One possible explanation for Eric Thames being subjected to a seemingly large number of drug tests early in the season is not an explanation at all.
Baseball’s Joint Drug Agreement requires extensive mandatory follow-up testing — but imposes no discipline — on two categories of players who initially test positive for performance-enhancing drugs:
• Foreign professionals who intend to play in the majors.
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• Players who reach agreement to return to a major-league club after being out of affiliated baseball (majors or minors) for one calendar year or longer.
Thames, who spent the past three seasons in South Korea, fits the latter description. But he did not test positive upon signing with the Brewers, according to major-league sources.
If Thames’ result had been the opposite, the commissioner’s notice would have notified every inquiring club of his status, and his mandatory follow-up testing would have consisted of six unannounced urine collections and three unannounced blood collections over 12 months.
Instead, the explanation for why Thames was tested so frequently early in the season — five times by his count as of May 8, according to USA Today — likely stems from the increase in the number of tests in baseball’s new collective-bargaining agreement, sources said.
Under the new CBA:
• Random in-season urine tests for 40-man roster players increased from 3,200 to 4,800, 200 of which must occur during spring training.
• All players, in addition to the random tests, are tested at least once during spring training and once during the season.
• All players also are blood tested for human growth hormone at least once, with random in-season blood tests increasing from 260 to 500.
• The number of random off-season urine tests jumped from 350 to 1,550, with all players tested at least once, while the number of blood tests increased from 140 to 400.
In all, the number of blood and urine tests for 40-man roster players has more than doubled since 2012, totaling approximately 11,600 this season, according to MLB.
In such an environment, it might seem odd that baseball essentially allows a positive test without discipline for foreign professionals and returning free agents who initially test positive. Such a “free pass” raises the possibility that a player might load up on PEDs, benefit from their extended effects and avoid suspension by never taking them again.
But the current rules, which began with the 2012 CBA, stemmed from other management concerns, sources said — specifically, the clubs were uncomfortable that foreign professionals could enter the league and returning free agents could re-enter it without being tested.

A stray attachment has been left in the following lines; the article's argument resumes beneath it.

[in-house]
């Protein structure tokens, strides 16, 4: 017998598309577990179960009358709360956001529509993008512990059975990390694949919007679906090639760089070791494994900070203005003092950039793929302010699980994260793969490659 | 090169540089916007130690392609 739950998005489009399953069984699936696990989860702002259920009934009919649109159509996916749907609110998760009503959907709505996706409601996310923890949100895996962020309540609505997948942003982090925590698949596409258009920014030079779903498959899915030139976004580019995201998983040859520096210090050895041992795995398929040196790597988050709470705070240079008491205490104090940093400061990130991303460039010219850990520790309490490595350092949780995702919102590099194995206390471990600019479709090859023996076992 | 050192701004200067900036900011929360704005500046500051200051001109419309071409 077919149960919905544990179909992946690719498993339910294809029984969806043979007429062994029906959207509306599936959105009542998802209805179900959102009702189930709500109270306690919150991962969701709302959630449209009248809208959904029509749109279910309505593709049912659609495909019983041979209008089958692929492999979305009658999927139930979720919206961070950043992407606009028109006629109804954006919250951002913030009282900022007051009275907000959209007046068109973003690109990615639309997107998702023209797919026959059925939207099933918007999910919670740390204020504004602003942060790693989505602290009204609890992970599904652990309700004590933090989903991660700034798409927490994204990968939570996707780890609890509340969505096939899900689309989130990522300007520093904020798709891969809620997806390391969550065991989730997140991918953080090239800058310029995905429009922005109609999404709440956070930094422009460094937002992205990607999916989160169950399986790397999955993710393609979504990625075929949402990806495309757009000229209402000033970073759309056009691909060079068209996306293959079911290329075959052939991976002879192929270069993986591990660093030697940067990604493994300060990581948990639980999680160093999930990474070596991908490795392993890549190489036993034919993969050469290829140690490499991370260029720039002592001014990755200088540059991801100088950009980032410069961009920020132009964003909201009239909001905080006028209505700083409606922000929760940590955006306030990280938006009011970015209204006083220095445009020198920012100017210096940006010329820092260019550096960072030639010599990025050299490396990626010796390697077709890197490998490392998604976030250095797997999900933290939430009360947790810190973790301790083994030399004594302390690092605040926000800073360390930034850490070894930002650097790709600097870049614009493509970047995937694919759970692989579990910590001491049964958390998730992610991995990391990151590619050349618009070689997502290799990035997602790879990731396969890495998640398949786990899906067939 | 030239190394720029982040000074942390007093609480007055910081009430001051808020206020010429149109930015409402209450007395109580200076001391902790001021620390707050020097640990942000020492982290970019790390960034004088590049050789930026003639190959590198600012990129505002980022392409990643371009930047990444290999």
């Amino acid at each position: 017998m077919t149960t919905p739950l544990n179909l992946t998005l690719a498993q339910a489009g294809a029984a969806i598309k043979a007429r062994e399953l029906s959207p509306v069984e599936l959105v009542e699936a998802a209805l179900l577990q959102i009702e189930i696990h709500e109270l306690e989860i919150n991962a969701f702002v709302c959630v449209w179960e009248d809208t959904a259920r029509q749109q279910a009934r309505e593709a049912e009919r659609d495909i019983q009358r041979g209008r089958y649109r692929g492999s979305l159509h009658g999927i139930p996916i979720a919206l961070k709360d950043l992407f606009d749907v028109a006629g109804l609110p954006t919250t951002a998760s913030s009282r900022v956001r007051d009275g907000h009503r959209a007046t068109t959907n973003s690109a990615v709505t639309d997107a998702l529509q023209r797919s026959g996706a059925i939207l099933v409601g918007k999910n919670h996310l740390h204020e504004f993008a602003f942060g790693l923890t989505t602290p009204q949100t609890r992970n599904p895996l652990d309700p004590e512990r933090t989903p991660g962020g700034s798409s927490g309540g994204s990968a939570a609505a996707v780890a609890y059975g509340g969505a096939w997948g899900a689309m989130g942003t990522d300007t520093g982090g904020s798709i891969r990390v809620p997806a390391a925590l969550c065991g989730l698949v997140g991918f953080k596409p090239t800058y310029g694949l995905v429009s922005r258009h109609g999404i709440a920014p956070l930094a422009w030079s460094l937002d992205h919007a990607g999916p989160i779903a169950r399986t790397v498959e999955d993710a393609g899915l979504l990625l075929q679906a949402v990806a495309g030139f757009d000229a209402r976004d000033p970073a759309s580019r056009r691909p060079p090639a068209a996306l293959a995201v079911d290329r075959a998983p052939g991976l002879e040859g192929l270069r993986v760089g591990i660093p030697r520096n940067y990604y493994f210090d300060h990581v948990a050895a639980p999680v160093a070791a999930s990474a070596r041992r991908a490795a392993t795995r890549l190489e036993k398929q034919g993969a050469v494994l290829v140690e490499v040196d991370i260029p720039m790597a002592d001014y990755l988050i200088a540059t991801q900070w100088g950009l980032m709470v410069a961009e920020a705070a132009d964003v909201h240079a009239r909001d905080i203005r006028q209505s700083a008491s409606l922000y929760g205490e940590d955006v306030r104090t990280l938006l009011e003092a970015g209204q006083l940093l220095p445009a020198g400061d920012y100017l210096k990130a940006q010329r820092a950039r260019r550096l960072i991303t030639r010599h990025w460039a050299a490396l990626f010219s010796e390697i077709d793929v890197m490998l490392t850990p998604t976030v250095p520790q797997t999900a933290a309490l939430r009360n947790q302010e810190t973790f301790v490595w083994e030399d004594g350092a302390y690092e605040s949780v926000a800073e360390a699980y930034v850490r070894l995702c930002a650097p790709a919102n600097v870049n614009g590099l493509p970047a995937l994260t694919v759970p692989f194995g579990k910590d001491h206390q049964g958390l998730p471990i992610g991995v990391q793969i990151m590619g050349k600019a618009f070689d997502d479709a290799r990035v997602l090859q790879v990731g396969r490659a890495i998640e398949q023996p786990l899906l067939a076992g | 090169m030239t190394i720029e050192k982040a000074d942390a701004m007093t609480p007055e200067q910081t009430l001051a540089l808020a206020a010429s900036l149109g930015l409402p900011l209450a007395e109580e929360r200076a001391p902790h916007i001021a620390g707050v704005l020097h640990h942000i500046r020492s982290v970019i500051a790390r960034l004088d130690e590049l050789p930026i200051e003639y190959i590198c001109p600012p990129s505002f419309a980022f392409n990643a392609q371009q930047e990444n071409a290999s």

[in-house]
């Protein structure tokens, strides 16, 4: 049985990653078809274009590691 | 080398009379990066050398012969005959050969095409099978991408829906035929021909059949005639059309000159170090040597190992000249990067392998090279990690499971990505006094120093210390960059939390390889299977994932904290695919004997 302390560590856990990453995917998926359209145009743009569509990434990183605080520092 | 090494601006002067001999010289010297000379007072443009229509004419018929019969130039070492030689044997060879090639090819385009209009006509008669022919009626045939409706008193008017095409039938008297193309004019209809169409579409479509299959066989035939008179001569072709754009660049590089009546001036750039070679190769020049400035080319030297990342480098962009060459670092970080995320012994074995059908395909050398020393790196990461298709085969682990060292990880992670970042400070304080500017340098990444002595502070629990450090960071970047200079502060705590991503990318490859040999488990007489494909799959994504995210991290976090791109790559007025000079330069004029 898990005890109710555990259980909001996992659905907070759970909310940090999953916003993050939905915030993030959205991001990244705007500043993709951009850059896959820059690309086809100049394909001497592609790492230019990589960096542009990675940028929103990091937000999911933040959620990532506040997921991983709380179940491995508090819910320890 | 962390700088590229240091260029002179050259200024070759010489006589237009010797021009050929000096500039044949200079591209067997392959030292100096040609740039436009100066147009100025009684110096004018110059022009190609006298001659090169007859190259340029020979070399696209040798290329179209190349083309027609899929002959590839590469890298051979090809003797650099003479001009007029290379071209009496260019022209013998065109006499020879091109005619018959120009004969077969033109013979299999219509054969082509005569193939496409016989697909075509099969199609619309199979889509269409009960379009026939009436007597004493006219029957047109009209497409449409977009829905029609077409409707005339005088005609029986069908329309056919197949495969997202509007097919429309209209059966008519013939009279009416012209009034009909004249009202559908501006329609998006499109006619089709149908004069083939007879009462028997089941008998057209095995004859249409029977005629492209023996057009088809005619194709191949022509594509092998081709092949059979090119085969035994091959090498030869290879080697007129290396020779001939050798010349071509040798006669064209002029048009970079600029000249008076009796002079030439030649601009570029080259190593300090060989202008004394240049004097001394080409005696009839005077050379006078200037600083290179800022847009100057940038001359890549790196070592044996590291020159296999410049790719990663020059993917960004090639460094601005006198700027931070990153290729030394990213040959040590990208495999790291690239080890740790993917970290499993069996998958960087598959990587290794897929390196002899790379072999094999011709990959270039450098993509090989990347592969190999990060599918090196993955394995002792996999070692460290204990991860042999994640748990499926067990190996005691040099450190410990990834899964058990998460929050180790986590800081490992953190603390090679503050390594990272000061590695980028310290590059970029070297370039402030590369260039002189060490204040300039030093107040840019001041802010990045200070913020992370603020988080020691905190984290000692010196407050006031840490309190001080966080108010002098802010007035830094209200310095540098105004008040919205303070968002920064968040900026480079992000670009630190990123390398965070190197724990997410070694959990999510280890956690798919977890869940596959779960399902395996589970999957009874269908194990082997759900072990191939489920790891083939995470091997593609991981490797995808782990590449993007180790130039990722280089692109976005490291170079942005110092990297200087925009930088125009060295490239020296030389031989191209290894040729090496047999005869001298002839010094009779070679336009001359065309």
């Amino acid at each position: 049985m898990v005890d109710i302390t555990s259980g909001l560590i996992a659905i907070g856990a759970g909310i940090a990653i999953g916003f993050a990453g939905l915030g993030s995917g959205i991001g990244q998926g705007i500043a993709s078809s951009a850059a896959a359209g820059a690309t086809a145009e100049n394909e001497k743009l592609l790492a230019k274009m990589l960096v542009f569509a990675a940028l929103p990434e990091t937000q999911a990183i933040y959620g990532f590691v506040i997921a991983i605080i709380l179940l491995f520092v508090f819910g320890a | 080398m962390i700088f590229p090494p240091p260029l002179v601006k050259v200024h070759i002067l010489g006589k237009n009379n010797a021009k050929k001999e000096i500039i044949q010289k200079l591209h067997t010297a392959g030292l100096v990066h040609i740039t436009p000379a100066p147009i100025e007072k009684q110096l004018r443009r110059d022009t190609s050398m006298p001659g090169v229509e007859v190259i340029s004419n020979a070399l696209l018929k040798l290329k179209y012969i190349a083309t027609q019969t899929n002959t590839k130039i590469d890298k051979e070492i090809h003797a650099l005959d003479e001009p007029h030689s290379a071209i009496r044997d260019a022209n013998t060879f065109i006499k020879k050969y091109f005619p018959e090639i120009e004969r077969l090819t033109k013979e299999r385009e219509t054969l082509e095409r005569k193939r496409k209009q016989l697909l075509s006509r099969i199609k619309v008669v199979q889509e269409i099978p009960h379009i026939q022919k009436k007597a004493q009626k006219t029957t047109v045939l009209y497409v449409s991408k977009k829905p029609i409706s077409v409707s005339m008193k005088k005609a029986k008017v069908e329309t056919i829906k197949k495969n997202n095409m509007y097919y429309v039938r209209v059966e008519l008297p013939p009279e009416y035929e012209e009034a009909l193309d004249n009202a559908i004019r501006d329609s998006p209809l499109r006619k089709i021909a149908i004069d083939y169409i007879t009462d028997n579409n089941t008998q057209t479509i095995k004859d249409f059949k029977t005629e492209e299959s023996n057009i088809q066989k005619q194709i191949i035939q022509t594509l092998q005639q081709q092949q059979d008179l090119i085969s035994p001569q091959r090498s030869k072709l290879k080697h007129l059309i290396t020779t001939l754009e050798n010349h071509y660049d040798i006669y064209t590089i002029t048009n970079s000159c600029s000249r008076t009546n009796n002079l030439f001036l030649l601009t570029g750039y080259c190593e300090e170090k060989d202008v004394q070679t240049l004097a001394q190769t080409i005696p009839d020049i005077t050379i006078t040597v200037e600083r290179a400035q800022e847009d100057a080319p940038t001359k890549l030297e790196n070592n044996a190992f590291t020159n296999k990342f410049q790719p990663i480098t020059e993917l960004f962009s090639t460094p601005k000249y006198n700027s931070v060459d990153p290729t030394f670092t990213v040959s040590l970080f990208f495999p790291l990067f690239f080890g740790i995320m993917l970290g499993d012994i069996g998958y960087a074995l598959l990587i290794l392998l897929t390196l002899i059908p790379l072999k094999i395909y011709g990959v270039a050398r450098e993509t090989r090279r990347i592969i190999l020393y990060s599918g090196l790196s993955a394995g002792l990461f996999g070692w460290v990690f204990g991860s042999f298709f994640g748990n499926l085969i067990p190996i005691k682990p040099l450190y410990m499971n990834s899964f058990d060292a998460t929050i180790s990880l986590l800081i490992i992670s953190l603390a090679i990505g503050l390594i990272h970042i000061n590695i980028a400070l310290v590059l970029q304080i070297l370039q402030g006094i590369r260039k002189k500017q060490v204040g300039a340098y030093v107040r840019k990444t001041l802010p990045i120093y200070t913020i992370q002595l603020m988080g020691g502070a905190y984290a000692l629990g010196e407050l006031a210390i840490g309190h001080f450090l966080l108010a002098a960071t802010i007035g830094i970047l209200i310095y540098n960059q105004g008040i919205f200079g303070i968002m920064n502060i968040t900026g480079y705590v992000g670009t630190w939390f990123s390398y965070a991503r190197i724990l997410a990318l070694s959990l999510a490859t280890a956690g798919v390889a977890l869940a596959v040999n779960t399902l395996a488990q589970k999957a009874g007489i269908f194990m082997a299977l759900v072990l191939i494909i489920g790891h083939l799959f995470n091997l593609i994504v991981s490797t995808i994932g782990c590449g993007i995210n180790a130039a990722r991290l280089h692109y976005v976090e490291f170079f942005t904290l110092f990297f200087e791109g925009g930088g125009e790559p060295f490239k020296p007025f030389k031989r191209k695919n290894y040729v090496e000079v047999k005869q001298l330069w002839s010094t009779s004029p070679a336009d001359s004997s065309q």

Such players are not disciplined for a first positive test as a simple matter of fairness, sources said.
The foreign professionals, because they were not previously members of the Major League Baseball Players’ Association, were not party to the Joint Drug Agreement nor bound by its list of banned substances.
The same concept applied to the returning free agents, who previously had been part of the union, but had been outside its jurisdiction for at least a calendar year. MLB was not certain it could legally discipline players who for a period of time had not been subjected to its rules, sources said.
The compromise was that clubs would gain access to the test results, and that any player who tested positive would be subject to the 12 months of mandatory follow-up testing.
Such an outcome, at minimum, would figure to reduce the number of clubs interested in the player and the size of his contract — assuming any teams still wanted him at all.
Thames, for his part, probably could not have maneuvered his way to a free pass if he tried. It was not as if he had spent the past three seasons playing in a league that condoned PEDs.
In 2015, the Korean Anti-Doping Association (KADA) took over testing for the Korea Baseball Organization (KBO) and other professional sports leagues in South Korea, adhering to the World Anti-Doping Code. Prior to that, including Thames’ first season in South Korea, the KBO conducted its own testing.
Tigers outfielder Jim Adduci left the KBO last season after being suspended 36 games for using the banned substance oxycodone for chronic back problems. Adduci, according to published reports, told KADA that he was not aware oxycodone was a banned substance because it isn’t an anabolic steroid or hormone.
Thames was tested “frequently” while in the KBO, according to a source. There is no account of him ever testing positive, and his three-year, $16 million deal with the Brewers became official on Nov. 29, a little more than two months after the KBO season ended.
From every indication, he is getting tested more frequently because all major leaguers are getting tested more frequently — and the story ends there.